With Donald Trump's maiden visit to India as US President on Monday 24th February, here's a trip down the memory lane on tours by previous American presidents to the country.
It all began about 60 years ago when Dwight D Eisenhower became the first US President to visit India to give a fillip to bilateral relationship which has seen many ups and downs to finally settle down in the last few decades as a strategic partnership.
-- Dwight D. Eisenhower -- December 9-14, 1959
It was a landmark maiden visit by an American president and Eisenhower was greeted with a 21-gun salute when he landed in the national capital.
He met the then President Rajendra Prasad and Prime Minister Jawaharlal Nehru. During his visit, Eisenhower delivered a public speech at Delhi's Ramlila ground and addressed members of both Houses of Parliament. He was also given a tour of the Taj Mahal in Agra with Prime Minister Nehru accompanying him to the iconic monument.
-- Richard Nixon -- July 31-August 1, 1969
Nixon's visit to India could not match the euphoria and excitement of Eisenhower's. He stayed in the country for less than a day and it achieved little with Nixon siding with Pakistan at the time of the 1971 Bangladesh War.
-- Jimmy Carter -- January 1-3, 1978
Carter's visit came just months after the Janata Party's Morarji Desai succeeded Indira Gandhi as the country's prime minister. During his three-day visit, President Carter addressed Parliament and visited a village near Delhi which was later named after him.
His visit was aimed at mending ties between India and the US against the backdrop of the 1971 Bangladesh War and the nuclear tests of 1974.
-- Bill Clinton -- March 19-25, 2000
This was a presidential visit from America after over two decades and many regard it as a game-changing event during which Clinton and Prime Minister Atal Bihari Vajpayee set the tone for deepening of bilateral ties.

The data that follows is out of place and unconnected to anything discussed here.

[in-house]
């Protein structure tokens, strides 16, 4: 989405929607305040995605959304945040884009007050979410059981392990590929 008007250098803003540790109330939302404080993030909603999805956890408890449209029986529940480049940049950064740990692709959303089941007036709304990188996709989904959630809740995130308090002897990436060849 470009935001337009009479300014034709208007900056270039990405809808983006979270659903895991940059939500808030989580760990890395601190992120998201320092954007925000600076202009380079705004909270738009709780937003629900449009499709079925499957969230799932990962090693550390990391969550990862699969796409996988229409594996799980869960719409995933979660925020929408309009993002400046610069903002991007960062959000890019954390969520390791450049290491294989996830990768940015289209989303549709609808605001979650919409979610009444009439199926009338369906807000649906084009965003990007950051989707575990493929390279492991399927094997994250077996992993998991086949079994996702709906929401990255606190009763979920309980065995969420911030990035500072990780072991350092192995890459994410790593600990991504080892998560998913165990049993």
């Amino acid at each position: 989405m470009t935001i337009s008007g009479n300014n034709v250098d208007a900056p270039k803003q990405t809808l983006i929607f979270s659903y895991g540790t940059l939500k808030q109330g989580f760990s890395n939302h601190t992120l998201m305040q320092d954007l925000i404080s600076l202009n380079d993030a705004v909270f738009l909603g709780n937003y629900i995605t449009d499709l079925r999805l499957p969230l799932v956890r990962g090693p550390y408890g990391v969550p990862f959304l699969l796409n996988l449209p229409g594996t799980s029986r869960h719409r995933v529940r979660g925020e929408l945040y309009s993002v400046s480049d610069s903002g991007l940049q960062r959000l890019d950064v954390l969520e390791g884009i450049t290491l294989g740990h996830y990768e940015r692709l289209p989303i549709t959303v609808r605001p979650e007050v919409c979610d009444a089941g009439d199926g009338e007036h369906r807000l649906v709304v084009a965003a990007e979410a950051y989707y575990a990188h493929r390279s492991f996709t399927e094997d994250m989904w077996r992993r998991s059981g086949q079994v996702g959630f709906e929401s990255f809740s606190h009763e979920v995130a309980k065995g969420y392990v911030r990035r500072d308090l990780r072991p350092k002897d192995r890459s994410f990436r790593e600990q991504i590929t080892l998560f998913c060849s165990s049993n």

The visit also came at a tricky time in the backdrop of the US imposing sanctions on India following its 1999 nuclear test and the Kargil War.
Clinton visited several popular tourist destinations like Agra, Jaipur, Hyderabad and Mumbai, besides Delhi. More importantly, the visit signified the beginning of the Indo-US strategic and economic partnership. During the visit, Clinton signed the Joint Statement on Energy and the Environment and also addressed Parliament.
-- George W Bush -- March 1-3, 2006
Bush and First Lady Laura Bush visited during Prime Minister Manmohan Singh's first term in office. During his stay, Bush delivered a speech before a select audience at Delhi's Purana Qila. But the visit will be remembered for the finalisation of the nuclear deal which later allowed India to pursue nuclear commerce.
-- Barack Obama -- November 6–9, 2010 (First US President to visit the country twice while in office)
It was a visit that sent all the right messages for deepening and strengthening of strategic Indo-US ties. In a break from the past, Obama landed in Mumbai. The message was not just for trade but a show of solidarity with the victims of the Mumbai attacks which had rocked India's financial capital just two years prior to the visit.
During the visit, Obama also expressed support for India's bid for a permanent seat in a reformed and expanded UN Security Council.
Michelle Obama, who had accompanied her husband on the trip, charmed Indians as she danced with underprivileged children at an event in Mumbai. During the visit Obama, who had come with a large business delegation, attended the U.S.-India Business and Entrepreneurship Summit in Mumbai and addressed the Indian Parliament.
-- Barack Obama -- January 24-27, 2015
In 2015, when Obama again visited along with First Lady Michelle, he became the first US President to visit the country twice while in office.
It was indeed a trip of many firsts, as Obama was also the first US President to be the chief guest at India's Republic Day Parade. He met President Pranab Mukherjee and held wide-ranging talks with Prime Minister Narendra Modi.
Deepening of strategic ties in sectors such as trade, defence and climate change were at the centre of deliberations during the visit, which also saw an emphasis on the Indo-Pacific strategy.